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A Theory of Feelings Anger and Forgiveness"My Madness Saved Me"10 Good Questions about Life and Death12 Modern Philosophers50 Reasons People Give for Believing in a GodA Cabinet of Philosophical CuriositiesA Case for IronyA Companion to BioethicsA Companion to Buddhist PhilosophyA Companion to FoucaultA Companion to GenethicsA Companion to GenethicsA Companion to HumeA Companion to KantA Companion to Phenomenology and ExistentialismA Companion to PragmatismA Companion to the Philosophy of ActionA Companion to the Philosophy of BiologyA Companion to the Philosophy of LiteratureA Conceptual History of PsychologyA Critique of Naturalistic Philosophies of MindA Cursing Brain?A Delicate BalanceA Farewell to AlmsA Frightening LoveA Future for PresentismA Guide to the Good LifeA History of PsychiatryA History of the MindA Life Worth LivingA Manual of Experimental PhilosophyA Map of the MindA Metaphysics of PsychopathologyA Mind So RareA Natural History of Human MoralityA Natural History of Human ThinkingA Natural History of VisionA Parliament of MindsA Philosopher Looks at The Sense of HumorA Philosophical DiseaseA Philosophy of BoredomA Philosophy of Cinematic ArtA Philosophy of CultureA Philosophy of EmptinessA Philosophy of FearA Philosophy of PainA Physicalist ManifestoA Place for ConsciousnessA Question of TrustA Research Agenda for DSM-VA Revolution of the MindA Sentimentalist Theory of the MindA Stroll With William JamesA Tear is an Intellectual ThingA Theory of FreedomA Thousand MachinesA Universe of ConsciousnessA Very Bad WizardA Virtue EpistemologyA World Full of GodsA World Without ValuesAbout FaceAbout the Beginning of the Hermeneutics of the SelfAction and ResponsibilityAction in ContextAction Theory, Rationality and CompulsionAction, Contemplation, and HappinessAction, Emotion and WillAdam SmithAdaptive DynamicsAddictionAddictionAddiction and ResponsibilityAddiction Is a ChoiceAdvances in Identity Theory and ResearchAftermathAfterwarAgainst AdaptationAgainst AutonomyAgainst BioethicsAgainst HappinessAgainst HealthAgency and ActionAgency and AnswerabilityAgency and EmbodimentAgency and ResponsibilityAgency, Freedom, and Moral ResponsibilityAl-JununAlain BadiouAlain BadiouAlasdair MacIntyreAlien Landscapes?Altered EgosAn Anthology of Psychiatric EthicsAn Ethics for TodayAn Intellectual History of CannibalismAn Interpretation of DesireAn Introduction to EthicsAn Introduction to Kant's Moral Philosophy An Introduction to Philosophy of EducationAn Introduction to the Philosophy of MindAn Introduction to the Philosophy of MindAn Introduction to the Philosophy of PsychologyAn Introductory Philosophy of MedicineAn Odd Kind of FameAnalytic FreudAnalytic Philosophy in AmericaAncient AngerAncient Models of MindAncient Philosophy of the SelfAngerAnimal LessonsAnimal MindsAnimals Like UsAnnihilationAnother PlanetAnswers for AristotleAnti-ExternalismAnti-Individualism and KnowledgeAntigone’s ClaimAntipsychiatryAre We Hardwired?Are Women Human?Arguing about DisabilityArguing About Human NatureAristotle and the Philosophy of FriendshipAristotle on Practical WisdomAristotle's ChildrenAristotle's Ethics and Moral ResponsibilityAristotle, Emotions, and EducationArt & MoralityArt After Conceptual ArtArt in Three DimensionsArt, Self and KnowledgeArtificial ConsciousnessArtificial HappinessAspects of PsychologismAsylum to ActionAtonement and ForgivenessAttention is Cognitive UnisonAutobiography as PhilosophyAutonomyAutonomy and Mental DisorderAutonomy and the Challenges to LiberalismBabies by DesignBackslidingBadiouBadiou's DeleuzeBadiou, Balibar, Ranciere: Rethinking EmancipationBare Facts And Naked TruthsBasic Desert, Reactive Attitudes and Free WillBattlestar Galactica and PhilosophyBeautyBecoming a SubjectBecoming HumanBehavingBehavioral Genetics in the Postgenomic EraBeing AmoralBeing HumanBeing Mentally Ill: A Sociological Theory Being No OneBeing Realistic about ReasonsBeing ReducedBeing YourselfBelief's Own EthicsBending Over BackwardsBerlin Childhood around 1900Bernard WilliamsBertrand RussellBetter than BothBetter Than WellBetween Two WorldsBeyond HealthBeyond Hegel and NietzscheBeyond KuhnBeyond LossBeyond Moral JudgmentBeyond PostmodernismBeyond ReductionBeyond the DSM StoryBioethicsBioethics and the BrainBioethics in the ClinicBiological Complexity and Integrative PluralismBiology Is TechnologyBiosBipolar ExpeditionsBlackwell Companion to the Philosophy of EducationBlindsight & The Nature of ConsciousnessBlues - Philosophy for EveryoneBlushBob Dylan and PhilosophyBody ConsciousnessBody Image And Body SchemaBody ImagesBody LanguageBody MattersBody WorkBody-Subjects and Disordered MindsBoundBoundaries of the MindBoyleBrain Evolution and CognitionBrain FictionBrain, Mind, and Human Behavior in Contemporary Cognitive ScienceBrain-WiseBrainchildrenBrains, Buddhas, and BelievingBrainstormingBrave New WorldsBreakdown of WillBrief Child Therapy Homework PlannerBrief Inquiry into the Meaning of Sin and FaithBrief Therapy Homework PlannerBritain on the CouchBrute RationalityBuffy the Vampire Slayer and PhilosophyBut Is It Art?Camus and SartreCartesian LinguisticsCartographies of the MindCarving Nature at Its JointsCase Studies in Biomedical Research EthicsCassandra's DaughterCato's TearsCausation and CounterfactualsCauses, Laws, and Free WillChanging Conceptions of the Child from the Renaissance to Post-ModernityChanging the SubjectChaosophyCharacter and Moral Psychology Character as Moral FictionCharles DarwinCherishmentChildhood and the Philosophy of EducationChildrenChildren, Families, and Health Care Decision MakingChoices and ConflictChoosing Not to ChooseChristmas - Philosophy for EveryoneCinema, Philosophy, BergmanCinematic MythmakingCity and Soul in Plato's RepublicClassifying MadnessClear and Queer ThinkingClinical EthicsClinical Psychiatry in Imperial GermanyCodependent ForevermoreCoffee - Philosophy for EveryoneCognition and the BrainCognition of Value in Aristotle's EthicsCognition Through Understanding: Self-Knowledge, Interlocution, Reasoning, ReflectionCognitive BiologyCognitive FictionsCognitive Neuroscience of EmotionCognitive Systems and the Extended MindCognitive Systems and the Extended Mind Cognitive Theories of Mental IllnessCoherence in Thought and ActionCollected Papers, Volume 1Collected Papers, Volume 2College SexComedy IncarnateCommitmentCommunicative Action and Rational ChoiceCompetence, Condemnation, and CommitmentConcealment And ExposureConceptual Analysis and Philosophical NaturalismConceptual Art and PaintingConceptual Issues in Evolutionary BiologyConfessionsConfucianismConnected, or What It Means to Live in the Network SocietyConquest of AbundanceConscience and ConvenienceConsciousnessConsciousnessConsciousnessConsciousness ConsciousnessConsciousness and Its Place in NatureConsciousness and LanguageConsciousness and Mental LifeConsciousness and MindConsciousness and the NovelConsciousness and the SelfConsciousness EmergingConsciousness EvolvingConsciousness ExplainedConsciousness in ActionConsciousness RecoveredConsciousness RevisitedConsciousness, Color, and ContentConsole and ClassifyConstructing the WorldConstructive AnalysisContemporary Debates In Applied EthicsContemporary Debates in Moral TheoryContemporary Debates in Philosophy of BiologyContemporary Debates in Philosophy of MindContemporary Debates in Political PhilosophyContemporary Debates in Social PhilosophyContemporary Perspectives on Natural LawContested Knowledge: Social Theory TodayContesting PsychiatryContext and the AttitudesContinental Philosophy of ScienceControlControlling Our DestiniesConversations About Psychology and Sexual OrientationCopernicus, Darwin and FreudCrazy for YouCreating a Life of Meaning and CompassionCreating ConsilienceCreating HysteriaCreating Mental IllnessCreating Scientific ConceptsCreating the American JunkieCreation, Rationality and AutonomyCreatures Like Us?Crime and CulpabilityCrime, Punishment, and Mental IllnessCrimes of ReasonCritical New Perspectives on Attention Deficit/Hyperactivity DisorderCritical PsychiatryCritical PsychologyCritical ResistanceCritical Thinking About PsychologyCritical VisionsCross and KhoraCruel CompassionCTRL [SPACE]Cultural Psychology of the SelfCultural Theory: An IntroductionCulture and Psychiatric DiagnosisCulture and Subjective Well-BeingCulture of DeathCultures of NeurastheniaCurious EmotionsCurrent Controversies in Experimental PhilosophyCustom and Reason in HumeCustomers and Patrons of the Mad-TradeCutting God in Half - And Putting the Pieces Together AgainCylons in AmericaDamaged IdentitiesDamasio's Error and Descartes' TruthDangerous EmotionsDaniel DennettDaniel DennettDark AgesDarwin and DesignDarwin's Dangerous IdeaDarwin's LegacyDarwin, God and the Meaning of LifeDarwinian PsychiatryDarwinian ReductionismDarwinizing CultureDating: Philosophy for EveryoneDeathDeathDeath and CharacterDeath and CompassionDeath and the AfterlifeDebating DesignDebating HumanismDecision Making, Personhood and DementiaDecomposing the WillDeconstructing PsychotherapyDeconstruction and DemocracyDeeper Than DarwinDeeper than ReasonDefending Science - within ReasonDefining Psychopathology in the 21st CenturyDegrees of BeliefDelusion and Self-DeceptionDelusions and Other Irrational BeliefsDelusions and the Madness of the MassesDementiaDemons, Dreamers, and MadmenDennett and Ricoeur on the Narrative SelfDennett’s PhilosophyDepression Is a ChoiceDepression, Emotion and the SelfDepthDerrida, Deleuze, PsychoanalysisDescartesDescartes and the Passionate MindDescartes' CogitoDescartes's Changing MindDescartes's Concept of MindDescribing Inner Experience?Descriptions and PrescriptionsDesembodied Spirits and Deanimated Bodies Desert Islands and Other Texts (1953-1974)Desire and AffectDesire, Practical Reason, and the GoodDiagnosing the Diagnostic and Statistical Manual of Mental DisordersDialectics of the SelfDid My Neurons Make Me Do It?Difference and IdentityDigital SoulDimensional Models of Personality DisordersDisability, Difference, DiscriminationDisjunctivismDisorders of VolitionDisorientation and Moral LifeDispatches from the Freud WarsDisrupted LivesDistractionDisturbed ConsciousnessDivided Minds and Successive SelvesDo Apes Read Minds?Do Fish Feel Pain?Do We Still Need Doctors?Does Consciousness Cause Behavior?Does the Woman Exist?Doing without ConceptsDon't Believe Everything You ThinkDonald DavidsonDonald Davidson on Truth, Meaning, and the MentalDoubting Darwin?Dreaming and Other Involuntary MentationDSM-IV SourcebookDSM-IV SourcebookDSM-IV-TR CasebookDworkin and His CriticsDying to KnowDynamics in ActionDysthymia and the Spectrum of Chronic DepressionsEccentricsEducational MetamorphosesEffective IntentionsElbow Room: The Varieties of Free Will Worth WantingEmbodied Minds in ActionEmbodied RhetoricsEmbodied Selves and Divided MindsEmbryos under the MicroscopeEmergencies in Mental Health PracticeEmerging Conceptual, Ethical and Policy Issues in BionanotechnologyEmotionEmotion and ConsciousnessEmotion and PsycheEmotion ExperienceEmotion RegulationEmotion, Evolution, And RationalityEmotional IntelligenceEmotional ReasonEmotional ReasonEmotional TruthEmotions in Humans and ArtifactsEmotions in the Moral LifeEmotions in the Moral LifeEmpathyEmpathy and AgencyEmpathy and Moral DevelopmentEmpathy and MoralityEmpathy in the Context of PhilosophyEmpirical Ethics in PsychiatryEnchanted LoomsEngaging BuddhismEngineering the Human GermlineEnjoymentEnvyEpicureanismEpistemic LuckEpistemologyEpistemology and EmotionsEpistemology and the Psychology of Human JudgmentEros and the GoodErotic MoralityEssays in Social NeuroscienceEssays in the Metaphysics of Mind Essays on Derek Parfit's On What MattersEssays on Free Will and Moral ResponsibilityEssays on Nonconceptual ContentEssays on Philosophical CounselingEssays on Reference, Language, and MindEssays on the Concept of Mind in Early-Modern PhilosophyEssential Sources in the Scientific Study of ConsciousnessEsssential Philosophy of PsychiatryEternal Sunshine of the Spotless MindEthical Conflicts in PsychologyEthical Issues in Forensic Mental Health ResearchEthical Issues in Human CloningEthical TheoryEthicsEthicsEthics and the A PrioriEthics and the Metaphysics of MedicineEthics and Values in PsychotherapyEthics Done RightEthics ExpertiseEthics in Plain EnglishEthics in PracticeEthics in Psychiatric ResearchEthics of PsychiatryEthics without OntologyEuropean Review of Philosophy. Vol. 5Everyday IrrationalityEvil in Modern ThoughtEvolutionEvolution and the Human MindEvolution's RainbowEvolutionary Origins of MoralityEvolutionary PsychologyExamined LifeExamined LivesExistential AmericaExistentialismExistentialism and Romantic LoveExperimental PhilosophyExperimental PhilosophyExperimental PhilosophyExperimental Philosophy, Rationalism, and NaturalismExperiments in EthicsExplaining ConsciousnessExplaining the BrainExplaining the Computational MindExplanatory PluralismExploding the Gene MythExploring HappinessExploring the SelfExpression and the InnerExpressions of JudgmentFaces of IntentionFact and ValueFact and Value in EmotionFacts, Values, and NormsFads and Fallacies in the Social SciencesFaith and Wisdom in ScienceFatherhoodFear of KnowledgeFearless SpeechFeeling Pain and Being in PainFeelings and EmotionsFeelings of BeingFellow-Feeling and the Moral LifeFeminism and Its DiscontentsFeminism and Philosophy of ScienceFeminist Ethics and Social and Political PhilosophyFeminist Interpretations of Rene DescartesFeminist TheoryField Notes from ElsewhereFinding Consciousness in the BrainFingerprints of GodFlesh in the Age of ReasonFolk Psychological NarrativesFolk Psychology Re-AssessedForces of HabitForgivenessForgiveness and LoveForgiveness and RetributionFoucault 2.0Foucault and PhilosophyFoucault NowFoucault, Psychology and the Analytics of PowerFoundational Issues in Human Brain MappingFoundations of Ethical Practice, Research, and Teaching in PsychologyFour Views on Free WillFree WillFree WillFree WillFree WillFree Will and Action ExplanationFree Will and LuckFree Will And Moral ResponsibilityFree Will as an Open Scientific ProblemFree Will, Agency, and Meaning in LifeFree: Why Science Hasn't Disproved Free WillFreedomFreedom and DeterminismFreedom And NeurobiologyFreedom and ResponsibiltyFreedom and ValueFreedom EvolvesFreedom RegainedFreedom vs. InterventionFreedom, Fame, Lying, and BetrayalFreudFreud and the Question of PseudoscienceFreud As PhilosopherFreud's AnswerFreud, the Reluctant PhilosopherFriedrich NietzscheFrom Chance to ChoiceFrom Clinic to ClassroomFrom Complexity to LifeFrom Enlightenment to ReceptivityFrom Knowledge to Wisdom: A Revolution for Science and the HumanitiesFrom Morality to Mental HealthFrom Passions to EmotionsFrom Philosophy to PsychotherapyFrontiers of ConsciousnessFrontiers of JusticeFurnishing the MindGalileo in PittsburghGenderGender and Mental HealthGender in the MirrorGender TroubleGenesGenes, Women, EqualityGenetic Nature/CultureGenetic ProspectsGenetic ProspectsGenetic SecretsGenocide's AftermathGenomes and What to Make of ThemGerman Idealism and the JewGerman PhilosophyGetting HookedGilles DeleuzeGlobal PhilosophyGluttonyGod and Phenomenal ConsciousnessGoffman's LegacyGoing Amiss in Experimental ResearchGoodness & AdviceGrassroots SpiritualityGrave MattersGrave MattersGreedGreek Models of Mind and SelfGut ReactionsHabilitation, Health, and AgencyHabits of MindHallucinationHandbook of BioethicsHandbook of EmotionsHappinessHappinessHappinessHappinessHappiness and EducationHappiness and the Good LifeHappiness Is OverratedHappiness, Death, and the Remainder of LifeHard LuckHarmful ThoughtsHaving the World in ViewHealing PsychiatryHealing the Soul in the Age of the BrainHealth, Illness and DiseaseHealth, Science, and Ordinary LanguageHegelHeidegger and a Metaphysics of FeelingHeidegger, Metaphysics and the Univocity of BeingHermann von Helmholtz's MechanismHermeneutics As PoliticsHeterophobiaHeterosyncraciesHeuristics and BiasesHeuristics and the LawHidden ResourcesHidden SelvesHiding from HumanityHigh Art LiteHistorical OntologyHistory of Psychiatry and Medical PsychologyHistory, Historicity And ScienceHobbesHomosexualitiesHope and Dread in PsychoanalysisHot ThoughtHow Can I Be Trusted?How Can the Human Mind Occur in the Physical Universe?How Children Learn the Meanings of WordsHow Could Conscious Experiences Affect Brains?How Do We Know Who We Are?How Emotions WorkHow Emotions WorkHow History Made the MindHow Images ThinkHow is Nature Possible?How Propaganda WorksHow Science WorksHow Scientific Practices MatterHow Scientists Explain DiseaseHow The Body Shapes The MindHow the Body Shapes the Way We ThinkHow the Mind Explains BehaviorHow the Mind Uses the BrainHow to Make Opportunity EqualHow to Solve the Mind-Body Problemhow to stop timeHow to Think More About SexHow We HopeHow We ReasonHuman CloningHuman Development, Language and the Future of MankindHuman EnhancementHuman Evolution, Reproduction, and MoralityHuman GoodnessHuman Identity and BioethicsHuman NatureHuman NatureHuman Nature and the Limits of ScienceHuman-Built WorldHumanismHumanism, What's That?HumanityHumans, Animals, MachinesHumeHumeHume on Motivation and VirtueHusserlHystoriesI of the VortexI Was WrongIdeas that MatterIdentifying the MindIdentity and Agency in Cultural WorldsIgnorance and ImaginationIllnessImagination and Its PathologiesImagination and the Meaningful BrainImagining NumbersImmortal RemainsImproving Nature?In Defense of an Evolutionary Concept of HealthIn Defense of SentimentalityIn Love With LifeIn Praise of Athletic BeautyIn Praise of the WhipIn Pursuit of HappinessIn Search of HappinessIn the Name of GodIn the Name of IdentityIn the Space of ReasonsIn Two MindsIncompatibilism's AllureIndividual Differences in Conscious ExperienceInfinity and PerspectiveInformation ArtsInformed Consent in Medical ResearchIngmar Bergman, Cinematic PhilosopherInhuman ThoughtsInner PresenceInsanityIntegrating Psychotherapy and PharmacotherapyIntegrity and the Fragile SelfIntelligent VirtueIntentionIntentionality, Deliberation and AutonomyIntentions and IntentionalityIntentions and IntentionalityInterpreting MindsInterpreting NietzscheIntroducing Greek PhilosophyIntrospection and ConsciousnessIntrospection VindicatedIntuition, Imagination, and Philosophical MethodologyIntuitionismInvestigating the Psychological WorldIrrationalityIrrationalityIs Academic Feminism Dead?Is It Me or My Meds?Is Long-Term Therapy Unethical?Is Oedipus Online?Is Science Neurotic?Is Science Value Free?Is the Visual World a Grand Illusion?Is There a Duty to Die?Issues in Philosophical CounselingJacques LacanJacques RancièreJacques RanciereJean-Paul SartreJohn McDowellJohn SearleJohn Searle's Ideas About Social RealityJohn Stuart MillJohn Stuart Mill and the Writing of CharacterJoint AttentionJokesJonathan EdwardsJudging and UnderstandingJustice for ChildrenJustice in RobesJustice, Luck, and KnowledgeKantKant and MiltonKant and the Fate of AutonomyKant and the Limits of AutonomyKant and the Role of Pleasure in Moral ActionKant on Freedom, Law, and HappinessKant on Moral AutonomyKant's Anatomy of EvilKant's Anatomy of the Intelligent MindKant's Theory of VirtueKarl JaspersKarl PopperKey Concepts in PhilosophyKierkegaardKierkegaard as PhenomenologistKierkegaard's Concept of DespairKinds of MindsKinds, Things, and StuffKnowing, Knowledge and BeliefsKnowledge MonopoliesKnowledge, Belief, and CharacterKnowledge, Possibility, and ConsciousnessLacanLack of CharacterLack of CharacterLanguageLanguage in ContextLanguage, Consciousness, CultureLanguage, Culture, and MindLanguage, Vision, and MusicLaw and the BrainLaw, Liberty, and PsychiatryLaws, Mind, and Free WillLeaving YouLectures on the History of Political PhilosophyLevelling the Playing FieldLiberal Education in a Knowledge SocietyLiberatory PsychiatryLife and ActionLife at the Texas State Lunatic Asylum, 1857-1997Life Is Not a Game of PerfectLife of the MindLife's FormLife, Death, & MeaningLife, Death, and Meaning: Key Philosophical Readings on the Big Questions Life, Liberty, and the Pursuit of UtilityLife, Sex, and IdeasLight in the Dark RoomLike a Splinter in Your MindLiving and Dying WellLiving NarrativeLiving Outside Mental IllnessLiving with DarwinLiving With One’s PastLockeLocke LockeLogic and the Art of Memory Loneliness in Philosophy, Psychology, and LiteratureLooking for SpinozaLooking for The StrangerLost SoulsLOT 2LoveLoveLove's ConfusionsLove's VisionLove, Friendship, and the SelfLove, Sex & TragedyLuckyLudwig WittgensteinLustLyingMachine ConsciousnessMad for FoucaultMad TravelersMade with WordsMadness And Death In PhilosophyMadness and DemocracyMadness at HomeMadness Is CivilizationMaking Natural KnowledgeMaking Sense of EvolutionMaking Sense of Freedom and ResponsibilityMaking the DSM-5Making the Social WorldMaking TruthMale Female EmailMan, Beast, and ZombieMandated Reporting of Suspected Child AbuseManiaManic Depression and CreativityMapping the Edges and the In-betweenMapping the Future of BiologyMarcus AureliusMaster PassionsMatters of the MindMe++Meaning and Moral OrderMeaning and Value in a Secular AgeMeaning in LifeMeaning in Life and Why It MattersMeaning, Basic Self-Knowledge, and MindMeasuring HappinessMeasuring PsychopathologyMedia MadnessMedical Enhancement and PosthumanityMedicine and Philosophy in Classical AntiquityMedicine of the PersonMedicine, Mental Health, Religion, Science and Well-BeingMelancholy And the Care of the SoulMelancholy and the Otherness of GodMementoMemory and NarrativeMental ActionsMental CausationMental Causation and OntologyMental HealthMental Health At The CrossroadsMental Health Policy in BritainMerit, Meaning, and Human BondageMerleau-PontyMerleau-Ponty and the Possibilities of PhilosophyMetacognition and Theory of MindMetacreationMetaethical SubjectivismMetaethicsMetal and FleshMetaphors of MemoryMetapoliticsMethods in MindMichel FoucaultMill's UtilitarianismMindMindMind and ConsciousnessMind and CosmosMind and MechanismMind GamesMind in a Physical WorldMind in Everyday Life and Cognitive ScienceMind in LifeMind TimeMind's LandscapeMind, Brain and the Elusive SoulMind, Brain, and Free WillMind, Reason and ImaginationMinding MindsMindreadersMindreading AnimalsMinds and PersonsMinds, Brains, and LawMinds, Ethics, and ConditionalsMindshapingMindsightMindworldsMirror, MirrorMixed FeelingsMockingbird YearsModels of the SelfModern Social ImaginariesModern Theories of JusticeModernity and SubjectivityModernity and TechnologyMoody Minds DistemperedMoral DimensionsMoral FailureMoral ImaginationMoral LiteracyMoral MachinesMoral ParticularismMoral PsychologyMoral Psychology and Human AgencyMoral Psychology, Volume 1Moral Psychology, Volume 2Moral Psychology, Volume 3Moral Psychology: Volume IVMoral RepairMoral Responsibility and Alternative PossibilitiesMoral TribesMoral Value and Human DiversityMorality and Self-InterestMorality in a Natural WorldMorality, Moral Luck and ResponsibilityMotherhoodMotive and RightnessMoving Beyond Prozac, DSM, and the New PsychiatryMultiple Analogies in Science and PhilosophyMultiple Identities & False MemoriesMusic, Madness, and the Unworking of LanguageMy Brain Made Me Do ItMy Double UnveiledMy WayNarrativeNarrative and IdentityNarrative MedicineNarrative PsychiatryNarrative Theory and the Cognitive SciencesNatural Ethical FactsNatural Kinds and Conceptual ChangeNatural MindsNatural-Born CybogsNaturalism and the First-Person PerspectiveNaturalism and the Human ConditionNaturalism in the Philosophy of HealthNaturalism in the Philosophy of HealthNaturalized BioethicsNaturalizing the MindNatureNature and NarrativeNear Death ExperienceNeither Bad nor MadNeither Victim nor SurvivorNeuro-Philosophy and the Healthy MindNeuroethicsNeuroethicsNeurological Foundations of Cognitive Neuroscience Neurophilosophy at WorkNeurophilosophy of Free WillNeuropoliticsNeuropsychoanalysis in PracticeNeuroscience and PhilosophyNew Essays on the Explanation of ActionNew Philosophy for a New MediaNew Versions of VictimsNew Waves in Philosophy of ActionNietzscheNietzsche and Buddhist PhilosophyNietzsche on Ethics and PoliticsNietzsche's TherapyNietzsche, Culture and EducationNietzsche: The Man and His PhilosophyNihil UnboundNoir AnxietyNormative EthicsNormativityNorms of NatureNotebooks 1951-1959Notes Toward a Performative Theory of AssemblyNothing So AbsurdOblivionOn AnxietyOn ApologyOn Being AuthenticOn Being AuthenticOn BeliefOn BullshitOn DelusionOn DesireOn EmotionsOn HashishOn Human RightsOn Loving Our EnemiesOn Nature and LanguageOn PersonalityOn ReflectionOn Romantic LoveOn the EmotionsOn the Freud WatchOn the Government of the LivingOn the Human ConditionOn the InternetOn the Meaning of LifeOn the Philosophy of LawOn the Pragmatics of CommunicationOn the Punitive SocietyOn TruthOn Virtue EthicsOn What MattersOn What We Owe to Each OtherOne Hundred DaysOnflowOnly a Promise of HappinessOntology of ConsciousnessOpen MindedOpen Your EyesOrgans without BodiesOther MindsOur Last Great IllusionOur Own MindsOur Posthuman FutureOur StoriesOut of Its MindOut of Our HeadsOxford Guide to the MindOxford Handbook of Psychiatric EthicsOxford Textbook of Philosophy of PsychiatryPanic DisorderPanpsychism in the WestPartialityPassionate EnginesPassionate EnginesPathologies of BeliefPathologies of ReasonPatient Autonomy and the Ethics of ResponsibilityPC, M.D.Perceiving the WorldPerception & CognitionPerception and Basic BeliefsPerception, Hallucination, and IllusionPerceptual ExperiencePerfecting VirtuePerplexities of ConsciousnessPersistencePersonal AutonomyPersonal Autonomy in SocietyPersonal IdentityPersonal Identity and EthicsPersonal Identity and Fractured SelvesPersonhood and Health CarePersonsPersons and BodiesPersons, Humanity, and the Definition of DeathPersons, Souls and DeathPerspectives on ImitationPerspectives on PragmatismPessimismPhenomenal Concepts and Phenomenal KnowledgePhenomenal ConsciousnessPhenomenal IntentionalityPhenomenology and ExistentialismPhenomenology and Philosophy of MindPhilosophersPhilosophers on MusicPhilosophers without GodsPhilosophical CounselingPhilosophical Counselling and the UnconsciousPhilosophical DevicesPhilosophical Foundations of 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LiteraturePhilosophy of ActionPhilosophy of ActionPhilosophy of BiologyPhilosophy of BiologyPhilosophy of BiologyPhilosophy of BiologyPhilosophy of BodyPhilosophy of Film and Motion PicturesPhilosophy of LovePhilosophy of Love, Sex, and MarriagePhilosophy of MindPhilosophy of Mind and CognitionPhilosophy of Personal Identity and Multiple PersonalityPhilosophy of PsychologyPhilosophy of Public HealthPhilosophy of SciencePhilosophy of SciencePhilosophy of Technology: The Technological ConditionPhilosophy of the Social SciencesPhilosophy on TapPhilosophy PracticePhilosophy the Day after TomorrowPhilosophy's Role in Counseling and PsychotherapyPhilosophy, Neuroscience and ConsciousnessPhilosophy, Politics, DemocracyPhotography and PhilosophyPhysical RealizationPhysicalism and Its DiscontentsPhysicalism and Mental CausationPhysicalism, or Something Near EnoughPhysician-Assisted DyingPillar of SaltPin-up GrrrlsPlatoPlatoPlato, Not Prozac!Platonic Ethics, Old and NewPluralistic CasuistryPolarities of ExperiencesPolitical EmotionsPopper, Objectivity and the Growth of KnowledgePornPorn StudiesPornography, Sex, and FeminismPortrait of the Psychiatrist as a Young ManPostcolonial DisordersPostpsychiatryPosttraumatic Stress DisorderPower and the SelfPower SplitPractical Autonomy and BioethicsPractical ConflictsPractical Identity and Narrative AgencyPractical PhilosophyPractical RulesPractical Tortoise RaisingPractically ProfoundPracticing Feminist Ethics in PsychologyPragmatic BioethicsPragmatismPragmatism, Old And NewPraise and BlamePredicative MindsPreferences and Well-BeingPrescriptions for the MindPresocraticsPrimary and Secondary QualitiesPrimates and PhilosophersPrivacyPrivileged AccessProblems in MindProblems of RationalityProzac As a Way of LifeProzac BacklashProzac on the CouchPsyche and SomaPsychiatric Aspects of Justification, Excuse and Mitigation in Anglo-American Criminal Law Psychiatric Cultures ComparedPsychiatric Diagnosis and 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ExternalismRadical HopeRational and Social AgencyRational CausationRational Choice in an Uncertain WorldRationality + Consciousness = Free WillRationality and FreedomRationality and the Reflective MindRationality in ActionRawls, Dewey, and ConstructivismRe-creating MedicineRe-EmergenceRe-Engineering Philosophy for Limited BeingsReading AutobiographyReading Bernard WilliamsReading SartreReadings in the Philosophy of TechnologyReal MaterialismReal Natures and Familiar ObjectsReal ScienceRealism in ActionReason & EmancipationReason in ActionReason in PhilosophyReason's GriefReasonably ViciousReasoning About Rational AgentsReasoning in Biological DiscoveriesReasons from WithinReasons without RationalismReclaiming CognitionReclaiming the SoulReconceiving SchizophreniaReconstructing Reason and RepresentationReconstructing the Cognitive WorldRecreative MindsRediscovering EmotionRediscovering EmpathyReference and ExistenceReference and the Rational MindReflections On How We LiveReframing Disease ContextuallyRefusing CareRegulating SexReinventing the SoulRelativism and Human RightsRelativism and the Foundations of PhilosophyRelativism and the Foundations of PhilosophyReliable ReasoningReligion without GodRelying on OthersRemembering HomeResponsibility and PunishmentResponsibility and PunishmentResponsibility from the MarginsRestraining RageRethinking ExpertiseRethinking IntrospectionRethinking Mental Health and DisorderRethinking RapeRethinking the DSMRethinking the Sociology of Mental HealthRethinking the Western Understanding of the SelfReturn to ReasonRevolt, She SaidRichard RortyRichard RortyRichard RortyRichard RortyRichard RortyRichard Rorty's New PragmatismRightsRights, Democracy, and Fulfillment in the Era of Identity PoliticsRise And Fall of Soul And SelfRitalin NationRobert NozickRousseauRousseau and the Dilemmas of Modernity Routledge Philosophy Guidebook to Derrida on DeconstructionRules, Reason, and Self-KnowledgeSaints, Scholars, and Schizophrenics: Mental 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Benny Shanon's The Representational and the Presentational (RP) offers a wide-ranging critique of the representational/computational view of mind (RCVM) that has ruled cognitive psychology. The book was originally released in 1993, but because of publishing woes, was not advertised or distributed, which is unfortunate because of its significance for cognitive science. In the second edition, Shanon offers no revision to the original text. However, he does include a new postscript in which he states, "I am happy to say that I still hold on to everything I say in [RP]. If anything, I have become even more ardent in my opposition to RCVM and more entrenched in my alternative view of both mind and the science of psychology." (364). I will focus on the postscript at the end of the review.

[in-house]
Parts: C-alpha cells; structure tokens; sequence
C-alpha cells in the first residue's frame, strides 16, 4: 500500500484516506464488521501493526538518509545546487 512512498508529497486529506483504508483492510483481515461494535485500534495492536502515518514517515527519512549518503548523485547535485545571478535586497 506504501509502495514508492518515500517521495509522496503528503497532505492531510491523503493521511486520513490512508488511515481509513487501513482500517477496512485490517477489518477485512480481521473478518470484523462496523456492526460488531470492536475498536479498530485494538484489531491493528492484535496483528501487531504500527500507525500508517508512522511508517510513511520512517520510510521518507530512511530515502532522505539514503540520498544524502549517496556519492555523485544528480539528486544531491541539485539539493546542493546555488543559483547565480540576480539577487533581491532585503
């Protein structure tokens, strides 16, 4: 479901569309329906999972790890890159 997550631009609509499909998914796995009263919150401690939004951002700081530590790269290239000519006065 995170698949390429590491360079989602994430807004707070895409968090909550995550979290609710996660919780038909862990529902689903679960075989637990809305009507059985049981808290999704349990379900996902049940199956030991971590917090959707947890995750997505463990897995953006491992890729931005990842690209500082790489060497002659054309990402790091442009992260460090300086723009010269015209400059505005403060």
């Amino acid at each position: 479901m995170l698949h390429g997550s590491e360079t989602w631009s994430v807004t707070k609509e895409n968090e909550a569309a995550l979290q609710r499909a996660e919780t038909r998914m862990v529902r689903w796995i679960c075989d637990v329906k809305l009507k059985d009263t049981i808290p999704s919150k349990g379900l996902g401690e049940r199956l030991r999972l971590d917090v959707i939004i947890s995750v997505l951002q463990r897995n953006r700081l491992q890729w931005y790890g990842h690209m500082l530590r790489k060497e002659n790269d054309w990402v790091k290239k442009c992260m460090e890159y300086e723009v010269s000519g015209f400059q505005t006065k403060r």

In the opening sections of the book, Shanon offers a summary of the reasons for representationalism. In part 1, he provides four distinct lines of critique of representationalism. In part 2, he elucidates ramifications of rejecting representationalism and provides a "picture" of his alternative approach. In the postscript, he updates RP. According to Shanon, representationalism is based on three basic ideas: 1. People behave by virtue of their possessing knowledge; 2. Knowledge is constituted by mental representations; 3. Cognitive activity consists in the manipulation of these representations, namely, the application of computational operations to them. As Shanon suggests, his focus is on evaluating whether the theoretical frameworks are appropriate or useful in explaining diverse psychological phenomena, which suggests that RP is a critique by way of a distinctive kind of cognitive phenomenology.